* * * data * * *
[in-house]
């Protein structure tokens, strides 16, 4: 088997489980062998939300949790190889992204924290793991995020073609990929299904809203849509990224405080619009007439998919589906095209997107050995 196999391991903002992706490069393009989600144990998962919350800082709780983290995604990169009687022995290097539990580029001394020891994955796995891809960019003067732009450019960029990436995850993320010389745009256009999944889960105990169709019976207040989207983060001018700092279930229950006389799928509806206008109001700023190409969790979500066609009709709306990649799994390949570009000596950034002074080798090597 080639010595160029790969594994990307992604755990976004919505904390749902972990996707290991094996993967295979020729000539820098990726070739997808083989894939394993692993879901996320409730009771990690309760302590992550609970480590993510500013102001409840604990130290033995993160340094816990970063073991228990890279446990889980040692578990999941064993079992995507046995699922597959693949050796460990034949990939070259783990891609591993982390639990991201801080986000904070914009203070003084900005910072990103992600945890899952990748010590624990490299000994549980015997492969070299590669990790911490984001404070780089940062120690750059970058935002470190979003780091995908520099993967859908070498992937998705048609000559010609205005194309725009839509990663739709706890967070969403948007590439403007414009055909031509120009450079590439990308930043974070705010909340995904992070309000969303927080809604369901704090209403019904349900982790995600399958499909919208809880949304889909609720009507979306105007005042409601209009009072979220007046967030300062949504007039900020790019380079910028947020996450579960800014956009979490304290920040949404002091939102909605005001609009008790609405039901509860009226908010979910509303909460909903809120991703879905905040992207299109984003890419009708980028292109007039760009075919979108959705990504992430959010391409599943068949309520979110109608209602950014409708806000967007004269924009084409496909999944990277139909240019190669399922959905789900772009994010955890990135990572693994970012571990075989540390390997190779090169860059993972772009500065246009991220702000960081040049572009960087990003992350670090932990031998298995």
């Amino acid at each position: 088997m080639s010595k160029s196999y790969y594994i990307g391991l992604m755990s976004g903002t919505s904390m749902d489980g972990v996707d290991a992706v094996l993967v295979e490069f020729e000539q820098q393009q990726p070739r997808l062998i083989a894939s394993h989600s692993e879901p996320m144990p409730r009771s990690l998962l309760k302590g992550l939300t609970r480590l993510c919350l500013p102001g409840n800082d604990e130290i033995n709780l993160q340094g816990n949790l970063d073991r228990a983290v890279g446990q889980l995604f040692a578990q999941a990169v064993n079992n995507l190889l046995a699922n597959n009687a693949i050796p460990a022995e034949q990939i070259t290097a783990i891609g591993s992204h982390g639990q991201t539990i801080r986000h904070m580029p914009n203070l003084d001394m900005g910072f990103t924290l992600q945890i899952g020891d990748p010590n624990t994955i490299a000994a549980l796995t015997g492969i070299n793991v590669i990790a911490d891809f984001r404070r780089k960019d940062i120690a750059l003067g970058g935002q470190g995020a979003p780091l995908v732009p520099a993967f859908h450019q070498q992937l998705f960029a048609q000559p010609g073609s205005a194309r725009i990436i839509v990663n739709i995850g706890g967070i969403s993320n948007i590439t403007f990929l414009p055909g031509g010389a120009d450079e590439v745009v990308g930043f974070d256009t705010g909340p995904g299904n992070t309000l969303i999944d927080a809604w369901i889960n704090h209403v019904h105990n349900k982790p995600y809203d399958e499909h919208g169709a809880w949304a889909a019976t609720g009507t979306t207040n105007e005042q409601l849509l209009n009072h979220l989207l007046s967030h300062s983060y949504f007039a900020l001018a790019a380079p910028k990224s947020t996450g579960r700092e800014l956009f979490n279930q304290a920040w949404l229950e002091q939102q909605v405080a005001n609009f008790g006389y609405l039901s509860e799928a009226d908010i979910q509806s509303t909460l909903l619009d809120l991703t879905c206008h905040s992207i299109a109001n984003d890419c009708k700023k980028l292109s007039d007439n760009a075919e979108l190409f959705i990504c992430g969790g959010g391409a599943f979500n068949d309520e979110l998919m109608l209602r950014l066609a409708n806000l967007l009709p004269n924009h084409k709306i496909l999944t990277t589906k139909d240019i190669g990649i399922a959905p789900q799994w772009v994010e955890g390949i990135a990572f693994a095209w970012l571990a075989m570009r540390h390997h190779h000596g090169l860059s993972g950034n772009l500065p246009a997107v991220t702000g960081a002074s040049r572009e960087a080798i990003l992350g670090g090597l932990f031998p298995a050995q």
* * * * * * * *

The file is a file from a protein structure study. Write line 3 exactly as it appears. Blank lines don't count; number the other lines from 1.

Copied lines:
């Amino acid at each position: 088997m080639s010595k160029s196999y790969y594994i990307g391991l992604m755990s976004g903002t919505s904390m749902d489980g972990v996707d290991a992706v094996l993967v295979e490069f020729e000539q820098q393009q990726p070739r997808l062998i083989a894939s394993h989600s692993e879901p996320m144990p409730r009771s990690l998962l309760k302590g992550l939300t609970r480590l993510c919350l500013p102001g409840n800082d604990e130290i033995n709780l993160q340094g816990n949790l970063d073991r228990a983290v890279g446990q889980l995604f040692a578990q999941a990169v064993n079992n995507l190889l046995a699922n597959n009687a693949i050796p460990a022995e034949q990939i070259t290097a783990i891609g591993s992204h982390g639990q991201t539990i801080r986000h904070m580029p914009n203070l003084d001394m900005g910072f990103t924290l992600q945890i899952g020891d990748p010590n624990t994955i490299a000994a549980l796995t015997g492969i070299n793991v590669i990790a911490d891809f984001r404070r780089k960019d940062i120690a750059l003067g970058g935002q470190g995020a979003p780091l995908v732009p520099a993967f859908h450019q070498q992937l998705f960029a048609q000559p010609g073609s205005a194309r725009i990436i839509v990663n739709i995850g706890g967070i969403s993320n948007i590439t403007f990929l414009p055909g031509g010389a120009d450079e590439v745009v990308g930043f974070d256009t705010g909340p995904g299904n992070t309000l969303i999944d927080a809604w369901i889960n704090h209403v019904h105990n349900k982790p995600y809203d399958e499909h919208g169709a809880w949304a889909a019976t609720g009507t979306t207040n105007e005042q409601l849509l209009n009072h979220l989207l007046s967030h300062s983060y949504f007039a900020l001018a790019a380079p910028k990224s947020t996450g579960r700092e800014l956009f979490n279930q304290a920040w949404l229950e002091q939102q909605v405080a005001n609009f008790g006389y609405l039901s509860e799928a009226d908010i979910q509806s509303t909460l909903l619009d809120l991703t879905c206008h905040s992207i299109a109001n984003d890419c009708k700023k980028l292109s007039d007439n760009a075919e979108l190409f959705i990504c992430g969790g959010g391409a599943f979500n068949d309520e979110l998919m109608l209602r950014l066609a409708n806000l967007l009709p004269n924009h084409k709306i496909l999944t990277t589906k139909d240019i190669g990649i399922a959905p789900q799994w772009v994010e955890g390949i990135a990572f693994a095209w970012l571990a075989m570009r540390h390997h190779h000596g090169l860059s993972g950034n772009l500065p246009a997107v991220t702000g960081a002074s040049r572009e960087a080798i990003l992350g670090g090597l932990f031998p298995a050995q």